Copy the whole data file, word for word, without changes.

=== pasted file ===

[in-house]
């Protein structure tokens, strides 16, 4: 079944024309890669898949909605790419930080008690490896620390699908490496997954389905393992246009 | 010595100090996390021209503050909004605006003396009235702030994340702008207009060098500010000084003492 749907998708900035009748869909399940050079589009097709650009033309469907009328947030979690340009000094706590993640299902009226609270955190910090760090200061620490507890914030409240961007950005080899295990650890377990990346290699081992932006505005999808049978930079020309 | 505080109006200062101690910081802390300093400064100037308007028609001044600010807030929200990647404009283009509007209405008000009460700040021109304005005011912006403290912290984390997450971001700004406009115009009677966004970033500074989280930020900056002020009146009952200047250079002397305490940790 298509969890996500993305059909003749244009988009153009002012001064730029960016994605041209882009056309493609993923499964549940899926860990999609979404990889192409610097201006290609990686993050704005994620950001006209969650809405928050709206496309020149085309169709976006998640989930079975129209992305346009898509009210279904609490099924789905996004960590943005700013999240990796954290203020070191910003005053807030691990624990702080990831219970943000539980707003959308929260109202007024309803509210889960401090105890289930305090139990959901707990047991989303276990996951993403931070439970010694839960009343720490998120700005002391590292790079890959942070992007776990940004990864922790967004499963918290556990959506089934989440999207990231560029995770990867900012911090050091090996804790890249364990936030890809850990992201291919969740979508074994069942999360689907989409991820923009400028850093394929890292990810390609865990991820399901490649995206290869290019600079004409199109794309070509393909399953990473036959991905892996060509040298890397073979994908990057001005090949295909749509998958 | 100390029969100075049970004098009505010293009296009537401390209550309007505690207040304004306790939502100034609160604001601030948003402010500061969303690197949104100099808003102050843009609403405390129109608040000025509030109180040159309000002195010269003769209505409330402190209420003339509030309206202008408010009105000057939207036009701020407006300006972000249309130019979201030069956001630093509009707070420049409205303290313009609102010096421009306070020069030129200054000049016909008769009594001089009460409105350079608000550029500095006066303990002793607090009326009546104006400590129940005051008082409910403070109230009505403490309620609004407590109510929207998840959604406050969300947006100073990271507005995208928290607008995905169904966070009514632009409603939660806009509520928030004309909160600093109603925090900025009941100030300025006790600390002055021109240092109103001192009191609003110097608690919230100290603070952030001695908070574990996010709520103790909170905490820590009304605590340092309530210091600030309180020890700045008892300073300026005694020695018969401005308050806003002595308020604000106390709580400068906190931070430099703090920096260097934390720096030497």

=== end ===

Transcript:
[in-house]
């Protein structure tokens, strides 16, 4: 079944024309890669898949909605790419930080008690490896620390699908490496997954389905393992246009 | 010595100090996390021209503050909004605006003396009235702030994340702008207009060098500010000084003492 749907998708900035009748869909399940050079589009097709650009033309469907009328947030979690340009000094706590993640299902009226609270955190910090760090200061620490507890914030409240961007950005080899295990650890377990990346290699081992932006505005999808049978930079020309 | 505080109006200062101690910081802390300093400064100037308007028609001044600010807030929200990647404009283009509007209405008000009460700040021109304005005011912006403290912290984390997450971001700004406009115009009677966004970033500074989280930020900056002020009146009952200047250079002397305490940790 298509969890996500993305059909003749244009988009153009002012001064730029960016994605041209882009056309493609993923499964549940899926860990999609979404990889192409610097201006290609990686993050704005994620950001006209969650809405928050709206496309020149085309169709976006998640989930079975129209992305346009898509009210279904609490099924789905996004960590943005700013999240990796954290203020070191910003005053807030691990624990702080990831219970943000539980707003959308929260109202007024309803509210889960401090105890289930305090139990959901707990047991989303276990996951993403931070439970010694839960009343720490998120700005002391590292790079890959942070992007776990940004990864922790967004499963918290556990959506089934989440999207990231560029995770990867900012911090050091090996804790890249364990936030890809850990992201291919969740979508074994069942999360689907989409991820923009400028850093394929890292990810390609865990991820399901490649995206290869290019600079004409199109794309070509393909399953990473036959991905892996060509040298890397073979994908990057001005090949295909749509998958 | 100390029969100075049970004098009505010293009296009537401390209550309007505690207040304004306790939502100034609160604001601030948003402010500061969303690197949104100099808003102050843009609403405390129109608040000025509030109180040159309000002195010269003769209505409330402190209420003339509030309206202008408010009105000057939207036009701020407006300006972000249309130019979201030069956001630093509009707070420049409205303290313009609102010096421009306070020069030129200054000049016909008769009594001089009460409105350079608000550029500095006066303990002793607090009326009546104006400590129940005051008082409910403070109230009505403490309620609004407590109510929207998840959604406050969300947006100073990271507005995208928290607008995905169904966070009514632009409603939660806009509520928030004309909160600093109603925090900025009941100030300025006790600390002055021109240092109103001192009191609003110097608690919230100290603070952030001695908070574990996010709520103790909170905490820590009304605590340092309530210091600030309180020890700045008892300073300026005694020695018969401005308050806003002595308020604000106390709580400068906190931070430099703090920096260097934390720096030497």